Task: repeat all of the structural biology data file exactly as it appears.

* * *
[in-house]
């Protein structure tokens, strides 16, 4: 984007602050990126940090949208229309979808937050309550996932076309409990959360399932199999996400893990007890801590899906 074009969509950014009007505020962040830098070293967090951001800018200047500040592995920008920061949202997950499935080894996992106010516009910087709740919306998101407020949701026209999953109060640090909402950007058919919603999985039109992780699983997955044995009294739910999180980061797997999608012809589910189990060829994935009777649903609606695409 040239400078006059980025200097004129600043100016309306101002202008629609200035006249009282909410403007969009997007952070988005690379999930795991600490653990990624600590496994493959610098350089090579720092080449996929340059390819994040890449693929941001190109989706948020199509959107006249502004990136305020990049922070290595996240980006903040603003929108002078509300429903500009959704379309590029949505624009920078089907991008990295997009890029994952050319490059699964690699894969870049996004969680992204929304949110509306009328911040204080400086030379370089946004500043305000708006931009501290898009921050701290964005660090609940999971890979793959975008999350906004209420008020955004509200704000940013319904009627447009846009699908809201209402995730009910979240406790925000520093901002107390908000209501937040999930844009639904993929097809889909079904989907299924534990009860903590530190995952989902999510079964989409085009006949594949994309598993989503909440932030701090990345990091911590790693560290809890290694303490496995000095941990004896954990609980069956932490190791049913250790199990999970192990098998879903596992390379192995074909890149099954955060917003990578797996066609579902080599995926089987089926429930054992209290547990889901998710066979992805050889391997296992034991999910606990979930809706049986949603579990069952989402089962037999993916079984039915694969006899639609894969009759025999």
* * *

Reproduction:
[in-house]
């Protein structure tokens, strides 16, 4: 984007602050990126940090949208229309979808937050309550996932076309409990959360399932199999996400893990007890801590899906 074009969509950014009007505020962040830098070293967090951001800018200047500040592995920008920061949202997950499935080894996992106010516009910087709740919306998101407020949701026209999953109060640090909402950007058919919603999985039109992780699983997955044995009294739910999180980061797997999608012809589910189990060829994935009777649903609606695409 040239400078006059980025200097004129600043100016309306101002202008629609200035006249009282909410403007969009997007952070988005690379999930795991600490653990990624600590496994493959610098350089090579720092080449996929340059390819994040890449693929941001190109989706948020199509959107006249502004990136305020990049922070290595996240980006903040603003929108002078509300429903500009959704379309590029949505624009920078089907991008990295997009890029994952050319490059699964690699894969870049996004969680992204929304949110509306009328911040204080400086030379370089946004500043305000708006931009501290898009921050701290964005660090609940999971890979793959975008999350906004209420008020955004509200704000940013319904009627447009846009699908809201209402995730009910979240406790925000520093901002107390908000209501937040999930844009639904993929097809889909079904989907299924534990009860903590530190995952989902999510079964989409085009006949594949994309598993989503909440932030701090990345990091911590790693560290809890290694303490496995000095941990004896954990609980069956932490190791049913250790199990999970192990098998879903596992390379192995074909890149099954955060917003990578797996066609579902080599995926089987089926429930054992209290547990889901998710066979992805050889391997296992034991999910606990979930809706049986949603579990069952989402089962037999993916079984039915694969006899639609894969009759025999």